Sleep disturbance in post-traumatic stress disorder (PTSD): a systematic review and meta-analysis of actigraphy studies

European Journal of Psychotraumatology

Catrin Lewis, Katie Lewis, Neil Kitchiner, Samantha Isaac , Ian Jones & Jonathan I. Bisson


Background: Sleep disturbance has been described as a ‘hallmark’ symptom of posttraumatic stress disorder (PTSD). Although there are robust findings of self-reported sleep disturbance in PTSD, evidence of sleep disturbance measured using actigraphy is less certain.

Objective: To conduct a systematic review and meta-analysis to determine whether there are any significant differences between individuals with and without PTSD in actigraph-derived sleep measures.

Method: Case-control studies comparing participants with current PTSD to those without PTSD were eligible for inclusion. Sleep parameters of interest were: (1) total sleep time; (2) sleep onset latency; (3) wake after sleep onset (WASO); and (4) sleep efficiency. Data were meta-analysed as standardised mean differences (SMDs) and potential sources of heterogeneity were explored through meta-regression. Six actigraphy studies with 405 participants were included.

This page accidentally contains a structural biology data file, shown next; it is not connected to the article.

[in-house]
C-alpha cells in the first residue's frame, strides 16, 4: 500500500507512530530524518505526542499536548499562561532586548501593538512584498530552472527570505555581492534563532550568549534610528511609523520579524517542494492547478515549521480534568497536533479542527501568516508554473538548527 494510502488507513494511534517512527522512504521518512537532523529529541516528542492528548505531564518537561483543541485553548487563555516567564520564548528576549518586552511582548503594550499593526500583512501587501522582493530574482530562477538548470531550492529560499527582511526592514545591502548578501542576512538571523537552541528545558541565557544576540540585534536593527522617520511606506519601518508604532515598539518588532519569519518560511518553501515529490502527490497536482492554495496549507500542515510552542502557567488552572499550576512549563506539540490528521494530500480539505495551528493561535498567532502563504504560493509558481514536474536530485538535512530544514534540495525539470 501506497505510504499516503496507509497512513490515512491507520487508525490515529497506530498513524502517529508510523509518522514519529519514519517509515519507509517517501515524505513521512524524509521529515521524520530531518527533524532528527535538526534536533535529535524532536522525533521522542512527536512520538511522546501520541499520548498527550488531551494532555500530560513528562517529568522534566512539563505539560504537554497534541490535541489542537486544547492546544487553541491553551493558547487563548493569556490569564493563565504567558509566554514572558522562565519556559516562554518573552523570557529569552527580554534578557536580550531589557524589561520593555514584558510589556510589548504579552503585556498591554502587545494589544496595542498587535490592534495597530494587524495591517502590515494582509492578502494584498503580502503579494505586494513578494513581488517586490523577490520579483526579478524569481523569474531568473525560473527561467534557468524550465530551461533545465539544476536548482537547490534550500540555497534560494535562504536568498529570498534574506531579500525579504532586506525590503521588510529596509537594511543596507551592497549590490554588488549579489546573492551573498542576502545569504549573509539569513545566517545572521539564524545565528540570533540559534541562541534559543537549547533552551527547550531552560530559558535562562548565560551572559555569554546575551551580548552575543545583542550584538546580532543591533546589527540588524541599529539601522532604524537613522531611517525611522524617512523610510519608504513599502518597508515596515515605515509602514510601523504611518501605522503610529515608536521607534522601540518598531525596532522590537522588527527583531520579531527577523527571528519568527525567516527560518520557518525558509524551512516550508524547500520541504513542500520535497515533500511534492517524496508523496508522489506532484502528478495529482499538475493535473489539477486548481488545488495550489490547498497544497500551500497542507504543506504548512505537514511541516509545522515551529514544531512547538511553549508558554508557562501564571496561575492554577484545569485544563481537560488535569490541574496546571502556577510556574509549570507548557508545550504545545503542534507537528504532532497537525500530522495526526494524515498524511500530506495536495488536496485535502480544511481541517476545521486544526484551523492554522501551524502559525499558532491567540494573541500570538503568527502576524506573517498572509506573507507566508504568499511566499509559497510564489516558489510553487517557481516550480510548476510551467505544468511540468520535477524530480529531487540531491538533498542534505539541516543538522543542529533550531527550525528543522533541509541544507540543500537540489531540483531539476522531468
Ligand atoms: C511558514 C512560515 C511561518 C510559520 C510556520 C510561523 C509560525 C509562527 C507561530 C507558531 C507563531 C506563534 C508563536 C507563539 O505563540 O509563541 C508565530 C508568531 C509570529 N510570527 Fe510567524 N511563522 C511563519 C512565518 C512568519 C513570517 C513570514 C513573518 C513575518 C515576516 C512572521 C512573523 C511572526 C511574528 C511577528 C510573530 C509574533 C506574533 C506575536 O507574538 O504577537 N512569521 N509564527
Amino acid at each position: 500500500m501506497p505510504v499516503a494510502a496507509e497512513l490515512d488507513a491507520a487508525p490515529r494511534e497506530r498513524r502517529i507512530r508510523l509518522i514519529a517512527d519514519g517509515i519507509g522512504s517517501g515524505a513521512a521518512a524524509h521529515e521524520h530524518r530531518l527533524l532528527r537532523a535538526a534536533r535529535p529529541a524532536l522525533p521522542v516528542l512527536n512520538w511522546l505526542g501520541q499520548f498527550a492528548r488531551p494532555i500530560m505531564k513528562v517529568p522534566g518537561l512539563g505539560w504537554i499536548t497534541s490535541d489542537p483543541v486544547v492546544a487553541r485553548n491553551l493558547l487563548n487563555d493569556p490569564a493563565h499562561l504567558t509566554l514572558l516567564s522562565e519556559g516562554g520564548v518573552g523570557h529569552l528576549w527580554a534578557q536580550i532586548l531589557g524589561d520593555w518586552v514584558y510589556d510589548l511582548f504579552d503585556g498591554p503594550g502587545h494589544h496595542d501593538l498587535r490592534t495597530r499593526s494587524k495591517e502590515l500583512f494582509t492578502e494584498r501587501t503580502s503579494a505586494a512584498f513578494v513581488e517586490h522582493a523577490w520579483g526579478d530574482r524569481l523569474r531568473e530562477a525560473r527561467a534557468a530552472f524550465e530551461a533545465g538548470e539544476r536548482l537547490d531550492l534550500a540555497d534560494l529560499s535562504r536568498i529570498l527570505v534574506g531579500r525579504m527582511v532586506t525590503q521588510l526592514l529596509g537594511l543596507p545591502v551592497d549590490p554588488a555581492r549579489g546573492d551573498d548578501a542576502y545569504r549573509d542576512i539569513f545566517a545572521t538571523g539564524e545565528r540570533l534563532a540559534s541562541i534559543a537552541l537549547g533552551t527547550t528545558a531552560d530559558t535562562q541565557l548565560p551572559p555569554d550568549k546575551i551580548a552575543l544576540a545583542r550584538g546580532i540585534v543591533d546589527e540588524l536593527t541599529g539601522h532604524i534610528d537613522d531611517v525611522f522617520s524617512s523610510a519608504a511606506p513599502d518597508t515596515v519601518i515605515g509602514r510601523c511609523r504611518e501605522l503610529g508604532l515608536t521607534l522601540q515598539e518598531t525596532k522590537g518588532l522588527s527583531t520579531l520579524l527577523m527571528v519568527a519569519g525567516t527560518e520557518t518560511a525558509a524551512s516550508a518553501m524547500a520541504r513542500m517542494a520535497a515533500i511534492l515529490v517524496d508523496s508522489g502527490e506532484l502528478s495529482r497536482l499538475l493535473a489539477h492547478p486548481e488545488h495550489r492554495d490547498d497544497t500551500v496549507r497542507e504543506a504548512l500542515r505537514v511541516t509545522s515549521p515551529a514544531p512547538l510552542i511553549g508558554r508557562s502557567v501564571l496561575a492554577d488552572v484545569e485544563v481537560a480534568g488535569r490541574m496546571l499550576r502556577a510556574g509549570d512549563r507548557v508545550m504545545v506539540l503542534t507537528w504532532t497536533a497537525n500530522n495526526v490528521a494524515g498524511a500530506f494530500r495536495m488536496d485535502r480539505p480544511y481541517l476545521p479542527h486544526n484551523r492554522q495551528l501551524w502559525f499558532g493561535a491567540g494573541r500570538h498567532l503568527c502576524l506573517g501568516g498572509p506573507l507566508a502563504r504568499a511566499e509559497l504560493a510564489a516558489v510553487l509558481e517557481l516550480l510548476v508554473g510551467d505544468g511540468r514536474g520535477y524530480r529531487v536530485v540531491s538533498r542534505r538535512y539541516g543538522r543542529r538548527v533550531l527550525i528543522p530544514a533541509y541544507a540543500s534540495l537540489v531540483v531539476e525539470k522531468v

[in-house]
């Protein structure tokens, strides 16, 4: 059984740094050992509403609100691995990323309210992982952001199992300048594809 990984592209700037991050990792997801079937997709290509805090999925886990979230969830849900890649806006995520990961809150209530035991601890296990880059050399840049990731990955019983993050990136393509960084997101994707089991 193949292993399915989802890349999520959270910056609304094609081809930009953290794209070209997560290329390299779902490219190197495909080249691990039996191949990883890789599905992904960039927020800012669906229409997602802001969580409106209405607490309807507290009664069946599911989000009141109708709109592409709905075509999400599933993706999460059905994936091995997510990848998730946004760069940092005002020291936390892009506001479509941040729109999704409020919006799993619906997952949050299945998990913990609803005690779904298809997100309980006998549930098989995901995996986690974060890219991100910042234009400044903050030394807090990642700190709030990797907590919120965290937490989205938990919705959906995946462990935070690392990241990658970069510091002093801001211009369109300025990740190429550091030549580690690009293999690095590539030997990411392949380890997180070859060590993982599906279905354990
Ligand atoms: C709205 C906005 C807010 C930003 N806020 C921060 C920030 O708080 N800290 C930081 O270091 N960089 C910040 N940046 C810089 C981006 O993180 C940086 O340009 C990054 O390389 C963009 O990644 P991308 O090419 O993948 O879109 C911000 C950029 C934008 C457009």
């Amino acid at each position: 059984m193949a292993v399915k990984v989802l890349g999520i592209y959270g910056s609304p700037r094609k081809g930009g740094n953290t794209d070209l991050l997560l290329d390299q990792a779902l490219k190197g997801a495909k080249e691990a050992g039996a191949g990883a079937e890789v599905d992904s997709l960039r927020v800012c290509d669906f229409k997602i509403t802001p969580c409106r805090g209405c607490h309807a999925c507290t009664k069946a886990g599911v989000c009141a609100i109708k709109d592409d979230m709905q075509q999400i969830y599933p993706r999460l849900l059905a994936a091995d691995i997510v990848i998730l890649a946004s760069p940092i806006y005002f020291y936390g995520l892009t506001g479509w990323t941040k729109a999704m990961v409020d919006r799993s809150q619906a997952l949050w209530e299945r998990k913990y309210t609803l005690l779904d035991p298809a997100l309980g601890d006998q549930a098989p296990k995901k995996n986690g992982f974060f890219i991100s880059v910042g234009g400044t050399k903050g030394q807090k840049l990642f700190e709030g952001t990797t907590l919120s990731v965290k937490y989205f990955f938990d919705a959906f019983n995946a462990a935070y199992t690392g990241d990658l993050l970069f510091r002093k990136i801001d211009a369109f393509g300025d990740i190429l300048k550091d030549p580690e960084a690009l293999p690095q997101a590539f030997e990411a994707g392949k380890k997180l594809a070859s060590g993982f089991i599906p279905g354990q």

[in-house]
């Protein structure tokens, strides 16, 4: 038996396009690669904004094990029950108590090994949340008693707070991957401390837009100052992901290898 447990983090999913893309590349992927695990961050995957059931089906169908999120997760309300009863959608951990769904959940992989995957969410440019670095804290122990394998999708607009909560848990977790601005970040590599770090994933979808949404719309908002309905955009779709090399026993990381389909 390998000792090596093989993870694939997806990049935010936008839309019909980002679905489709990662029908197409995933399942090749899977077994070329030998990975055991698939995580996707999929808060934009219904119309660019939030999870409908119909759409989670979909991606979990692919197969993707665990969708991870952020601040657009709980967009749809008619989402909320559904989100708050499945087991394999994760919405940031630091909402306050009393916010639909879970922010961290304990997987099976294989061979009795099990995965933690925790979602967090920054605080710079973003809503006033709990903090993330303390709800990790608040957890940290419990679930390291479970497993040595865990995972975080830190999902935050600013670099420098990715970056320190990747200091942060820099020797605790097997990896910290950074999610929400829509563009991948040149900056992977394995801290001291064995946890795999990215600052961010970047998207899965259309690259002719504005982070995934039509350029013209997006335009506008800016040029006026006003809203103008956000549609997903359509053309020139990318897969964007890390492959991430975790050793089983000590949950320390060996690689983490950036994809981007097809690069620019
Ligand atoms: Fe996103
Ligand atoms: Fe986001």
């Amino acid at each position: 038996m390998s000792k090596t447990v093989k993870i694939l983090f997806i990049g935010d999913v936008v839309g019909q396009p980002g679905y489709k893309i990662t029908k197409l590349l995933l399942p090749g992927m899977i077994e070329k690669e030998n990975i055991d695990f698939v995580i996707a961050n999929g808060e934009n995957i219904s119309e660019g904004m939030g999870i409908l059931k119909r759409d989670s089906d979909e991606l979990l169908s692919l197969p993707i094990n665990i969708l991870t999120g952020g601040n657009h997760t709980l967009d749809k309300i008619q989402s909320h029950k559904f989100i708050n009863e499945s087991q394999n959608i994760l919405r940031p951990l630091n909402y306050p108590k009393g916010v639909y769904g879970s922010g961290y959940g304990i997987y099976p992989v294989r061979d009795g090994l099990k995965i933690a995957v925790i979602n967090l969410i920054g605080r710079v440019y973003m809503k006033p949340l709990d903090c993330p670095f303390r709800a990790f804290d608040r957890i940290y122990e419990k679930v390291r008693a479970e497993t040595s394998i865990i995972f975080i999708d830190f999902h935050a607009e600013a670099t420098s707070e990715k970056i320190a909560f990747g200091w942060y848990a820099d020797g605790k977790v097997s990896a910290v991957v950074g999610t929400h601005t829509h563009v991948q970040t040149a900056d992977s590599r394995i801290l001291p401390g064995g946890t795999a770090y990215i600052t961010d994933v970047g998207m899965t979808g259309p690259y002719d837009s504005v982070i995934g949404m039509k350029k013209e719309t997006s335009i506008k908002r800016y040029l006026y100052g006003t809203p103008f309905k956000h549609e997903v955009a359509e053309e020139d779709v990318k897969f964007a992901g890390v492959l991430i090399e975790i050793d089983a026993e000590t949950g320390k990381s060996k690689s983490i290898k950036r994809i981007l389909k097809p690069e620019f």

Results: There was no evidence of a statistically significant difference between those with and without PTSD in total sleep time (SMD 0.09, 95%CI -0.23 to 0.42); WASO (SMD 0.18, 95%CI -0.06 to 0.43); sleep latency (SMD 0.32, 95%CI -0.04 to 0.69); or sleep efficiency (SMD -0.28, 95%CI -0.78 to 0.21).

Conclusions: Further high-quality research is required to determine whether there is a true difference in sleep between those with and without PTSD.

Keywords: Sleep; PTSD; Actigraphy; Systematic review; Meta Analysis

Received 03 Oct 2019, Accepted 23 Apr 2020, Published online: 09 Jul 2020

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